LONDON — British holidaymakers jetting off to Europe who haven’t yet changed their money face misery, with the pound at a seven year low against the euro.
The pound dropped to its lowest level since 2010 on Wednesday — excluding a very brief period during last October’s flash crash — as the strengthening single currency punishes the pound.
The euro/pound currency cross, which is generally how the two are measured against one another, briefly rose to £0.9141 during early trade on Wednesday. That marked the strongest the euro has been against the pound, bar the flash crash, since 2010. That rally was quashed by the worst of the Eurozone debt crisis, which pushed the euro downwards.
The chart below illustrates the euro’s recent rise against sterling:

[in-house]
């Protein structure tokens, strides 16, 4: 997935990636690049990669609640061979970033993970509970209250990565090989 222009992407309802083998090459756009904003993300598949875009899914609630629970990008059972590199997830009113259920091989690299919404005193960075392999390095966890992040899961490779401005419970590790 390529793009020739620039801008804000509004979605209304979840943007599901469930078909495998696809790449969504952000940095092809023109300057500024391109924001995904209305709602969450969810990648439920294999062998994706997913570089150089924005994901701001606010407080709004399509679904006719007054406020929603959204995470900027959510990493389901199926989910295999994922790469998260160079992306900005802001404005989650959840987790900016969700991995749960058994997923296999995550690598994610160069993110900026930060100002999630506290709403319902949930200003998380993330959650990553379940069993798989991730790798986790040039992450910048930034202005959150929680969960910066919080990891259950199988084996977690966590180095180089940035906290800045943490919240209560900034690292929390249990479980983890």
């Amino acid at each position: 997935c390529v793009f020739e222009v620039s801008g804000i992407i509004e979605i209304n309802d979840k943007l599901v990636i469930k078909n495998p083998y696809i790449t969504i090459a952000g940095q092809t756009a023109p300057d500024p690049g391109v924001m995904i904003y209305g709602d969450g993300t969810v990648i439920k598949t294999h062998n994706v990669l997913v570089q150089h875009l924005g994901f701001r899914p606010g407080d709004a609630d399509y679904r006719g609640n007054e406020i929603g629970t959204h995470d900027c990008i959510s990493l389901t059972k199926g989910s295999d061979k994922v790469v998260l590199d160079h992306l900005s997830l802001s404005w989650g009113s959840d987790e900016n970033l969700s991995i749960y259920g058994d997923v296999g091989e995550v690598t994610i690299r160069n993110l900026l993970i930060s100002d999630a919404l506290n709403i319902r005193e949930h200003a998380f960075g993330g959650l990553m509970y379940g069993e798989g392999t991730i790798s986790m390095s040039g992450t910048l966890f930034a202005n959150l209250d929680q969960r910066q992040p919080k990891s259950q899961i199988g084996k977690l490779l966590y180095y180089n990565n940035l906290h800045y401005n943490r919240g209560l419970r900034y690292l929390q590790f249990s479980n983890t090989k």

The euro has been on a tear against both the pound and the dollar so far in 2017, as investors take note of the improving fortunes of the bloc’s economy. EU growth has recovered to its best levels since the eurozone debt crisis.
Meanwhile, the pound remains subdued thanks to British economic weakness and the uncertainty surrounding Brexit negotiations, both of which are expected to continue to negatively impact sterling.
Late last week analysts at Morgan Stanley forecast that the euro will be worth more than Britain’s currency by the end of the first quarter of 2018.
In the bank’s FX Overview paper at the end of last week, a team led by strategist Hans W. Redeker said that a combination of a stronger euro and a weakening pound will combine to make the euro more valuable than the pound for the first time in its history, and make it — in terms of pure value — the strongest major currency on the planet.
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